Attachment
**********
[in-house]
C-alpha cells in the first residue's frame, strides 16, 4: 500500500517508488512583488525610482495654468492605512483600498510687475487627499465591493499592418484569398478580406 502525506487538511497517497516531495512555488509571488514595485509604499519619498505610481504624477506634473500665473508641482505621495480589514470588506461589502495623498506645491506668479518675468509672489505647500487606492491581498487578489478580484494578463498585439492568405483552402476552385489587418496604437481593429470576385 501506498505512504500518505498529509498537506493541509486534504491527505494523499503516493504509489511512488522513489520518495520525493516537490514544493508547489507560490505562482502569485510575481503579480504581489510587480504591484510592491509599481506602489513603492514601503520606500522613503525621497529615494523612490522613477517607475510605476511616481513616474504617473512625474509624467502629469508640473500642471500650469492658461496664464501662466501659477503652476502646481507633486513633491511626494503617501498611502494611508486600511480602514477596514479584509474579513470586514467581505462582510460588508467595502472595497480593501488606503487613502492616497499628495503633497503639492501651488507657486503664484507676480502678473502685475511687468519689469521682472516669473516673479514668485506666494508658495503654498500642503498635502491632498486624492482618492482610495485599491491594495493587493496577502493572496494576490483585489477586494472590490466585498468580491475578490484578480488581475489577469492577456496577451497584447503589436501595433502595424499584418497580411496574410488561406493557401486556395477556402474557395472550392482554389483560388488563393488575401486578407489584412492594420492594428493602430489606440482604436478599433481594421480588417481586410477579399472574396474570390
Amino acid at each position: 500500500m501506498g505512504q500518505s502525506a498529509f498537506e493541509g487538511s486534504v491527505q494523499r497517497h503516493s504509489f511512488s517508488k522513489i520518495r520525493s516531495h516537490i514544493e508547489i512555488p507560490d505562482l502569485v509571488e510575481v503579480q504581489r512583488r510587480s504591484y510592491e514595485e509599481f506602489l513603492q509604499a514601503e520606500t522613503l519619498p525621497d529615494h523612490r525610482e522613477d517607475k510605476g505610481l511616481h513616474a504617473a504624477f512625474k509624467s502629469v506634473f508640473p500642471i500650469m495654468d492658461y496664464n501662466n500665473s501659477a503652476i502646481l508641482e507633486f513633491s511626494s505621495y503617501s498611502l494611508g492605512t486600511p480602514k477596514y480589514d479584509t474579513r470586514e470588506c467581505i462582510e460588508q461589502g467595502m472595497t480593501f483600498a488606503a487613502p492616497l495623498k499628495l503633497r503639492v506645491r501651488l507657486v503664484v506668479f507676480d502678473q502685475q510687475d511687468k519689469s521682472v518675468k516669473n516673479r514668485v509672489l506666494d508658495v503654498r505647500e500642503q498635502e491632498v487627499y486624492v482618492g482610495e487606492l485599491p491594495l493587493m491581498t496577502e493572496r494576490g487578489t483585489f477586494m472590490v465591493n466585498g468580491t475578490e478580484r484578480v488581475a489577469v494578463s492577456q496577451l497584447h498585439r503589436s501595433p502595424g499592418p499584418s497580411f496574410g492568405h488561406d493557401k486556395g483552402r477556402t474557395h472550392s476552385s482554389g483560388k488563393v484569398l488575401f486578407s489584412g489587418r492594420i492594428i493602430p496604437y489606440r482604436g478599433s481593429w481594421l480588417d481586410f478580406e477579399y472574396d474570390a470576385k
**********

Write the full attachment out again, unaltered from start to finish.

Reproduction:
[in-house]
C-alpha cells in the first residue's frame, strides 16, 4: 500500500517508488512583488525610482495654468492605512483600498510687475487627499465591493499592418484569398478580406 502525506487538511497517497516531495512555488509571488514595485509604499519619498505610481504624477506634473500665473508641482505621495480589514470588506461589502495623498506645491506668479518675468509672489505647500487606492491581498487578489478580484494578463498585439492568405483552402476552385489587418496604437481593429470576385 501506498505512504500518505498529509498537506493541509486534504491527505494523499503516493504509489511512488522513489520518495520525493516537490514544493508547489507560490505562482502569485510575481503579480504581489510587480504591484510592491509599481506602489513603492514601503520606500522613503525621497529615494523612490522613477517607475510605476511616481513616474504617473512625474509624467502629469508640473500642471500650469492658461496664464501662466501659477503652476502646481507633486513633491511626494503617501498611502494611508486600511480602514477596514479584509474579513470586514467581505462582510460588508467595502472595497480593501488606503487613502492616497499628495503633497503639492501651488507657486503664484507676480502678473502685475511687468519689469521682472516669473516673479514668485506666494508658495503654498500642503498635502491632498486624492482618492482610495485599491491594495493587493496577502493572496494576490483585489477586494472590490466585498468580491475578490484578480488581475489577469492577456496577451497584447503589436501595433502595424499584418497580411496574410488561406493557401486556395477556402474557395472550392482554389483560388488563393488575401486578407489584412492594420492594428493602430489606440482604436478599433481594421480588417481586410477579399472574396474570390
Amino acid at each position: 500500500m501506498g505512504q500518505s502525506a498529509f498537506e493541509g487538511s486534504v491527505q494523499r497517497h503516493s504509489f511512488s517508488k522513489i520518495r520525493s516531495h516537490i514544493e508547489i512555488p507560490d505562482l502569485v509571488e510575481v503579480q504581489r512583488r510587480s504591484y510592491e514595485e509599481f506602489l513603492q509604499a514601503e520606500t522613503l519619498p525621497d529615494h523612490r525610482e522613477d517607475k510605476g505610481l511616481h513616474a504617473a504624477f512625474k509624467s502629469v506634473f508640473p500642471i500650469m495654468d492658461y496664464n501662466n500665473s501659477a503652476i502646481l508641482e507633486f513633491s511626494s505621495y503617501s498611502l494611508g492605512t486600511p480602514k477596514y480589514d479584509t474579513r470586514e470588506c467581505i462582510e460588508q461589502g467595502m472595497t480593501f483600498a488606503a487613502p492616497l495623498k499628495l503633497r503639492v506645491r501651488l507657486v503664484v506668479f507676480d502678473q502685475q510687475d511687468k519689469s521682472v518675468k516669473n516673479r514668485v509672489l506666494d508658495v503654498r505647500e500642503q498635502e491632498v487627499y486624492v482618492g482610495e487606492l485599491p491594495l493587493m491581498t496577502e493572496r494576490g487578489t483585489f477586494m472590490v465591493n466585498g468580491t475578490e478580484r484578480v488581475a489577469v494578463s492577456q496577451l497584447h498585439r503589436s501595433p502595424g499592418p499584418s497580411f496574410g492568405h488561406d493557401k486556395g483552402r477556402t474557395h472550392s476552385s482554389g483560388k488563393v484569398l488575401f486578407s489584412g489587418r492594420i492594428i493602430p496604437y489606440r482604436g478599433s481593429w481594421l480588417d481586410f478580406e477579399y472574396d474570390a470576385k